The future of plastic-foam food containers in takeout-loving New York City was up for debate Monday, as lawmakers discussed proposals to ban the containers or explore recycling them.
Some other cities already have similar prohibitions. But the idea of nixing plastic foam cups, plates and to-go cartons in the nation’s largest city has spawned a muscular debate between supporters — including environmentalists and Mayor Michael Bloomberg — and opponents, among them restaurateurs and other business interests. Both camps held rallies Monday outside City Hall.
“This is actually a rush into the future — for the protection of the Earth, for our environment, for people who work in this industry,” sponsor Councilman Lewis Fidler said as the City Council sanitation committee hearing began.
The hearing included several proposals, but the impetus was a Bloomberg-backed measure that would ban foam carryout items, with exceptions for raw meat and prepackaged foodstuffs.
After recent changes, the proposal now calls for first determining whether the containers can be recycled. That’s an idea the ban’s critics like; its supporters question how economically and environmentally practical it will be to recycle the foam here.
The council itself wasn’t set to vote on any measures Monday. But the hearing marked an effort to move the issue forward before the year ends. The environmentally minded mayor proposed banning the containers in his State of the City speech in February.
Street vendors and some eateries prize lightweight, heat-keeping plates and to-go cartons made from expanded polystyrene foam. (While people often call it Styrofoam, that brand isn’t used in food packaging, manufacturer Dow Chemical Co. says.)
But the containers take a long time to break down in landfills, and they also can break up and turn into litter on the way. About 23,000 tons of foam are thrown out per year in New York, where it costs the city an average of $86 per ton to landfill trash.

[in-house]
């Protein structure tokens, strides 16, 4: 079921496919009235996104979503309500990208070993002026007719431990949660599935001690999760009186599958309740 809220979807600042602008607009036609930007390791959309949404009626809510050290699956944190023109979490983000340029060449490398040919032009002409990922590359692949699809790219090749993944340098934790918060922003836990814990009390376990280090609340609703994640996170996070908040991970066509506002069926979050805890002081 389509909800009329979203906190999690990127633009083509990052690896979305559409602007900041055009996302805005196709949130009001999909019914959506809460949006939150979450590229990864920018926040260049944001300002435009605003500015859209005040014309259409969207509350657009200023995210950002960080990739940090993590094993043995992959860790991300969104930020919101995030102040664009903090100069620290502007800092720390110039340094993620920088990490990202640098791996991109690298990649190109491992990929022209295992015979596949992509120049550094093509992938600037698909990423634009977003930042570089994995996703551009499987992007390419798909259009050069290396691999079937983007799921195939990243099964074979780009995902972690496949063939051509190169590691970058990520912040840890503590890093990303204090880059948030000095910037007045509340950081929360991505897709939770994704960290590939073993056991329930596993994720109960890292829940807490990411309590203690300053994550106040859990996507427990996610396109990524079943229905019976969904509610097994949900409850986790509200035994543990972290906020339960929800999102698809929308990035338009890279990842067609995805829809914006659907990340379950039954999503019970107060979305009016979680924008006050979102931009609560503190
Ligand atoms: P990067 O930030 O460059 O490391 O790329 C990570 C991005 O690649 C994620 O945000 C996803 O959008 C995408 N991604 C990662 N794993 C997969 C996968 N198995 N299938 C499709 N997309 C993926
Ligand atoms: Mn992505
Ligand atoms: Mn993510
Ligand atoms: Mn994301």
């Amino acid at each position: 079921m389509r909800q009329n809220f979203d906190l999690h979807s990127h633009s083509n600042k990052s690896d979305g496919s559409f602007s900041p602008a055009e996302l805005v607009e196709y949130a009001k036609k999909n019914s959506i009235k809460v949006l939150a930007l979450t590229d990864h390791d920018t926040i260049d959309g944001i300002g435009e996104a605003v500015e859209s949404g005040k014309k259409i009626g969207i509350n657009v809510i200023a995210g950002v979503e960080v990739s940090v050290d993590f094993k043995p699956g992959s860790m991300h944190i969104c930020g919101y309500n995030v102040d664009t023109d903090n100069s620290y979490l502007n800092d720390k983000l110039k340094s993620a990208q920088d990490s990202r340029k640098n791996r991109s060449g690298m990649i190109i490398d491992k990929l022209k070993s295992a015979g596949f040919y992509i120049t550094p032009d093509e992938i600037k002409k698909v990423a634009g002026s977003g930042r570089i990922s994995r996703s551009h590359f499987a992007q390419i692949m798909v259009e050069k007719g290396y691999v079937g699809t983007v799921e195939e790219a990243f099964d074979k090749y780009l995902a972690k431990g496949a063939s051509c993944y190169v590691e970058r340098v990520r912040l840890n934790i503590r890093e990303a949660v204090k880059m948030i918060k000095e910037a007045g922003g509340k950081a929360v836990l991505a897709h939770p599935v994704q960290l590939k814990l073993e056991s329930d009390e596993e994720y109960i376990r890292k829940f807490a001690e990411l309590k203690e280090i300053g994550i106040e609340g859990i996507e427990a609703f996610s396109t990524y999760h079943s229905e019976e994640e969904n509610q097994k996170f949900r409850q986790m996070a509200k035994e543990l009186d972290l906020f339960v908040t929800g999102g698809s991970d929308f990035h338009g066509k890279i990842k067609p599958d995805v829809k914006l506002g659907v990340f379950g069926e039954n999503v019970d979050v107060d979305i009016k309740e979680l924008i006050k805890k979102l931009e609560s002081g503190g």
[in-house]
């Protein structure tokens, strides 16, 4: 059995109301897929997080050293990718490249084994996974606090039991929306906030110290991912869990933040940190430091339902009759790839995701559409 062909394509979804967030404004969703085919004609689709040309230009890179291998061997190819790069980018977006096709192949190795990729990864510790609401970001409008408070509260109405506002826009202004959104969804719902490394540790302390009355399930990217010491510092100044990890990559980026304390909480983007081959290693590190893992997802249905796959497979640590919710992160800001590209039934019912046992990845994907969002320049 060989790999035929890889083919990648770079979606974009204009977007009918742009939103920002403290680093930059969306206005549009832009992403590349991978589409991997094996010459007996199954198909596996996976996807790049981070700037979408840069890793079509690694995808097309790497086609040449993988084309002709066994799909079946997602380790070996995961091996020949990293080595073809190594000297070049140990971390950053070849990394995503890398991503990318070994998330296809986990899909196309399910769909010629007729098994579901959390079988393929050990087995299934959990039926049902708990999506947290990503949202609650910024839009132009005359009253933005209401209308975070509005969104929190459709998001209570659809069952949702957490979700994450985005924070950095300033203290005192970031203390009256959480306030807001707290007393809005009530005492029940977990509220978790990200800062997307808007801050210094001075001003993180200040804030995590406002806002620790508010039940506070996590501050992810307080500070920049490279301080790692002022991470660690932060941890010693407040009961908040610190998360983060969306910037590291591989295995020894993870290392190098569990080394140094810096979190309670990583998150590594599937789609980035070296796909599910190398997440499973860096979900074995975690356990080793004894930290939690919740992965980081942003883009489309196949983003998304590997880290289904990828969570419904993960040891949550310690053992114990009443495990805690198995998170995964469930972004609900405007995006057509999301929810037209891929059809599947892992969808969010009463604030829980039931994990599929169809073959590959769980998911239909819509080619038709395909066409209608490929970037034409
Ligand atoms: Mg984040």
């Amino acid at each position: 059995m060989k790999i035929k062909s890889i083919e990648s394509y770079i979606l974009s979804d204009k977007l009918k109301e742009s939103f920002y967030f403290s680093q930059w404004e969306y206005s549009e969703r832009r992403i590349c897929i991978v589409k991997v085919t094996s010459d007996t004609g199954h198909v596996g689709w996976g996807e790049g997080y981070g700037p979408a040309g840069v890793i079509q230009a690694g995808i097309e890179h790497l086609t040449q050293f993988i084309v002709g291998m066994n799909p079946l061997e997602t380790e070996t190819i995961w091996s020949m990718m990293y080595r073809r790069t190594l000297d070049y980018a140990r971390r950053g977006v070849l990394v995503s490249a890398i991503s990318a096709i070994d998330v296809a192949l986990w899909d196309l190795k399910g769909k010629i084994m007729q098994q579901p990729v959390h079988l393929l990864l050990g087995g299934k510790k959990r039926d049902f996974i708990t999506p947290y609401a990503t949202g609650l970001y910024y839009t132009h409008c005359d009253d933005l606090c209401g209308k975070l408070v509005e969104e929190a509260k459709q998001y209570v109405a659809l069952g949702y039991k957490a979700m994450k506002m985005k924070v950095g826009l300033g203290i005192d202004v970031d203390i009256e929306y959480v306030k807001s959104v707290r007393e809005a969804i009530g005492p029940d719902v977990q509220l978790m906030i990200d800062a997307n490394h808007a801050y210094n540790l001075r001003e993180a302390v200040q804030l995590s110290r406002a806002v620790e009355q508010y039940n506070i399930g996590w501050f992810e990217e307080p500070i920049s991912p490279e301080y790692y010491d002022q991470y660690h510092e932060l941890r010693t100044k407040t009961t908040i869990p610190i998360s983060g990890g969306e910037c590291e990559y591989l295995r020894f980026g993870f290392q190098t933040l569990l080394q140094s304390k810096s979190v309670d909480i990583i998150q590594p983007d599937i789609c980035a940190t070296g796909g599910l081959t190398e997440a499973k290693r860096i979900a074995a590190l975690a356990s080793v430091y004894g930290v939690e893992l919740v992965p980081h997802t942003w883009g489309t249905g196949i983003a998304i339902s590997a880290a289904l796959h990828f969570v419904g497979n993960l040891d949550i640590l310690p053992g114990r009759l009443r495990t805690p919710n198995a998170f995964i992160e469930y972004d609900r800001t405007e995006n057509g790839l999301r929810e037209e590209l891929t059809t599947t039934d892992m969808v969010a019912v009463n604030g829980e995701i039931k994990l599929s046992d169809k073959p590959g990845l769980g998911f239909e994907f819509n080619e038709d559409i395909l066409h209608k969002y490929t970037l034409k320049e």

San Francisco and dozens of other cities have already scratched foam from their menu of carryout options. But the city council in Portland, Maine, expressed concerns in September about a similar plan and put it on hold for revisions.
Many New York restaurateurs already eschew the foam, but others say alternatives are unduly expensive and less effective at insulating food.
While Deputy Mayor Caswell Holloway told lawmakers officials had found the difference would average only 2 cents per item, Councilman Peter Vallone noted that 2 cents could seriously cut into a corner store’s profit on a cup of coffee, for instance.
Louis Maldonado, the owner of two Queens restaurants, spends about $1,600 every two weeks to order about 1,000 foam cups and 1,500 plates with lids. Maldonado said his inquiries found plastic replacements would cost more than twice as much.
“It’s going to hurt my business really badly,” likely requiring a cutback in hours or even a layoff among his 14 full- and part-time workers, he said.
Bloomberg’s 12-year tenure has featured environmental initiatives such as planting 1 million trees. On Monday, he announced plans for the city’s biggest solar-power project, capable of powering 2,000 homes, at a former landfill on Staten Island. And he boasted Friday that his initiative to use food waste as compost helped divert more than 2,500 tons of restaurant food waste from landfills in the past six months. He is now aiming to expand it to hotels, stadiums and other large producers of food waste.